Answered prayers

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Updated heating system cures the ills of century-old Baptist church

By william montgomery

Driving up Connecticut’s old Route 7 through the towns of Norwalk, Wilton, Redding and Ridgefield, up into Danbury, you pass through some of the state’s most beautiful scenery. As we took a ride up that route to take a look at a recent steam boiler installation the fall foliage was at its peak. As we thoroughly enjoyed our gorgeous leaf-peeping ride and half day out of the office we were looking for a traditional white clapboard Baptist church.

When we saw a beautiful old stone church with a red door and a sign out front that said Wilton First Baptist Church, we did a double take. My brief knowledge of church architecture led me to believe Episcopalian churches were usually stone with red doors. As it turns out, this beautiful old stone relic of the 1890s was indeed the home of the Wilton Baptist Church, but not until it had served as the Wilton Episcopalian Church until 1977.

Over the years, heating the church hasn’t been without its problems. When the Baptist parish was in the process of closing on the sale of the church, the existing boiler, a converted coal-fired steel boiler, dry fired. This started a major fire that caused significant damage throughout the church. Some of the burnt timbers are still evident in the boiler room today.

When the church found itself most recently with three out-of-code residential steam boilers that had also suffered cut-off failures, the state building inspector told them it was time to bring the boiler room up to date. The church’s board of trustees looked at both the steam heat and domestic water heating, done with electric heaters, which were being replaced at the rate of one every two years, when they decided it was time for a change. They needed to break from the church’s unlucky history of boiler dry fires and install a reliable, low-maintenance steam-heating system. They turned to Connecticut Refining Company of West Haven, Conn., for the solution.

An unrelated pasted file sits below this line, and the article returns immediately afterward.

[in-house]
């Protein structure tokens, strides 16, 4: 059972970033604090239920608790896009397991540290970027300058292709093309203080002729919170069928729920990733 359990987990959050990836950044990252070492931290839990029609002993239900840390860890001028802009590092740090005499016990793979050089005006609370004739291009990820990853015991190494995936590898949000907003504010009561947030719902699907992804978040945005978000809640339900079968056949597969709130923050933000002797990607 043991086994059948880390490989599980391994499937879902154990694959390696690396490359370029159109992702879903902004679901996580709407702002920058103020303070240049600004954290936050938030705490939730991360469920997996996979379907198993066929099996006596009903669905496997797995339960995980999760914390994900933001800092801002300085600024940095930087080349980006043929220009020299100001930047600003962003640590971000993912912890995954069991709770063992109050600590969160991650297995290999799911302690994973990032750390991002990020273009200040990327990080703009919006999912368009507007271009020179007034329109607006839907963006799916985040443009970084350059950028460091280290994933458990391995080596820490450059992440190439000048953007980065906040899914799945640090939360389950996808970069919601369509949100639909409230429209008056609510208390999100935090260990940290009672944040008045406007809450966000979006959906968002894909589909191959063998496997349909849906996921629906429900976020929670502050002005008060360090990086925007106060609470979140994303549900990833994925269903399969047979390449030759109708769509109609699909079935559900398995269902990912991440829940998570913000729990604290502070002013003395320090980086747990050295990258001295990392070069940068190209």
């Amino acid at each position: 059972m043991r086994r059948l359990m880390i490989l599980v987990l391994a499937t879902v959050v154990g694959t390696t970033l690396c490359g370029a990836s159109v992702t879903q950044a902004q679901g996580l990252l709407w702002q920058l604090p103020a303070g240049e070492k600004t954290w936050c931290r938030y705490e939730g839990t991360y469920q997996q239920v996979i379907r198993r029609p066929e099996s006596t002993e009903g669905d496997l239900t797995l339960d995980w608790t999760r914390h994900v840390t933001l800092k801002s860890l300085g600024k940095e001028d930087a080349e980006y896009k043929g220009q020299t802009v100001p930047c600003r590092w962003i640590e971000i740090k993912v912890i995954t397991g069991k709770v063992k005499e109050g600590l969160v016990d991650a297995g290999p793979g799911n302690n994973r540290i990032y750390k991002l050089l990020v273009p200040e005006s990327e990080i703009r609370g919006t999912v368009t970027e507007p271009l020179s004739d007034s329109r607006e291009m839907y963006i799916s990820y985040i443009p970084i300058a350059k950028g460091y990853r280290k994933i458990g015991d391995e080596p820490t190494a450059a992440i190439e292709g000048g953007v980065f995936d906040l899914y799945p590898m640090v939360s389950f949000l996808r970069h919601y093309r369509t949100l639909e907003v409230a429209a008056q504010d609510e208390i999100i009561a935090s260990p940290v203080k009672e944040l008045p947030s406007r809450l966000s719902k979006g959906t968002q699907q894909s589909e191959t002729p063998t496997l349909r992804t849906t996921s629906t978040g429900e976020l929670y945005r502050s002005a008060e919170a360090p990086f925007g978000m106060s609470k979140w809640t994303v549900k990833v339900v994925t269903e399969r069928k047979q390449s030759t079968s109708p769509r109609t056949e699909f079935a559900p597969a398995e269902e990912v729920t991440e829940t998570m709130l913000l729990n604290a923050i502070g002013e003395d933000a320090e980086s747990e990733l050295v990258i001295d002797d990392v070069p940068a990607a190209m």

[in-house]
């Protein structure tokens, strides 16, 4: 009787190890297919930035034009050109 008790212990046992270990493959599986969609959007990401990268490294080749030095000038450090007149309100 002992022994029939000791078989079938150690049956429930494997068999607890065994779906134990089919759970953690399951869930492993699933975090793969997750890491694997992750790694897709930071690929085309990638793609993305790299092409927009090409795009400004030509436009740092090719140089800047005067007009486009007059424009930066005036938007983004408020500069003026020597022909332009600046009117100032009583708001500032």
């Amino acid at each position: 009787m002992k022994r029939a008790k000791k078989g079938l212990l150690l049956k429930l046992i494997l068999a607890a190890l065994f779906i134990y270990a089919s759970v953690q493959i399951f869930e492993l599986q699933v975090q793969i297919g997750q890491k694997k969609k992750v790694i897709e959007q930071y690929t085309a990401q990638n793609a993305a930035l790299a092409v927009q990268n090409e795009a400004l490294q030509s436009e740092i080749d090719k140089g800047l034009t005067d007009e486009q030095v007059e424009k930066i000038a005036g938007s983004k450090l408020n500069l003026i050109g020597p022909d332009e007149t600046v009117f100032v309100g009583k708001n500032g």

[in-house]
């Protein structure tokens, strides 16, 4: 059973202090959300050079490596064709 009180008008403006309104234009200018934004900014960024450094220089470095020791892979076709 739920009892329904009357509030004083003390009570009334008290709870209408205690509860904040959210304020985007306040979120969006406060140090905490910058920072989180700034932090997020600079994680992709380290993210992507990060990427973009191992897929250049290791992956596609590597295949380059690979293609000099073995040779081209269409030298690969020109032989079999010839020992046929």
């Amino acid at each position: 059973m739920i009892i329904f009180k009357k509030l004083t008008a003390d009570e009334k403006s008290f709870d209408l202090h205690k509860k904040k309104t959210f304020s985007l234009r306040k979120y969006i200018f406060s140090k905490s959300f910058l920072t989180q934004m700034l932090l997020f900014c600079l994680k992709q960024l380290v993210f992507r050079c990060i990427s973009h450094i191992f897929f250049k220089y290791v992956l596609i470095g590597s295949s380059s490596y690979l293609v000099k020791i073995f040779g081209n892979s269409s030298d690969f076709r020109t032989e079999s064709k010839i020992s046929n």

CRC selected Peerless’ venerable steamer, the SCT, for this job. They used the Peerless SCT-09, with its large steam chest and high water content, to heat the main church and an SCT-04 to heat the office space and to fire a Vaughn T80RB 80-gallon hot-water storage tank for domestic water needs.
Hank Mailhot, CRC’s training and technical manager said, ‘We like the durability of the stone-lined tank, especially when dealing with the high temperatures of steam.”

CRC knew that it would have to turn to the latest technology to protect this landmark church better than in years past. They equipped the SCTs with CycleGard foam compensating low-water cut-offs and VXT Series water feeders from Hydrolevel Company.

‘We needed the safest, most self-sufficient system we could put together for a parish with no regular maintenance personnel,” said Bob Cherico, heating manager for CRC’s parent company, Heating Oil Partners. ‘The person maintaining the boiler does it on Sunday before he goes upstairs and makes coffee and puts chairs out. That guy is me!”

They selected Hydrolevel’s newest CycleGard, the CG450-2060, with a longer 20-minute run cycle. They wanted a long run cycle to make sure steam gets up quickly on Sunday mornings. Cherico said the CycleGard’s self-checking action gives him the confidence to let these boilers operate with minimal maintenance for longer periods of time than older probe or float designs.

Another advantage of the self-checking probe-type controls is that Cherico doesn’t have to risk the possibility of getting some of that muddy boiler water on his wingtips before Sunday service while blowing down an old-style float control.

‘I just look at the VXT feeder and the water meter on my VXTC Commercial feeder to check water consumption, take a quick look at boiler levels and I’m off to hand out programs for the morning service,” he said.

With shiny shoes.

William Montgomery is a spokesman for Hydrolevel Company. He can reached at (203) 776-0473, ext. 265, or by e-mailing

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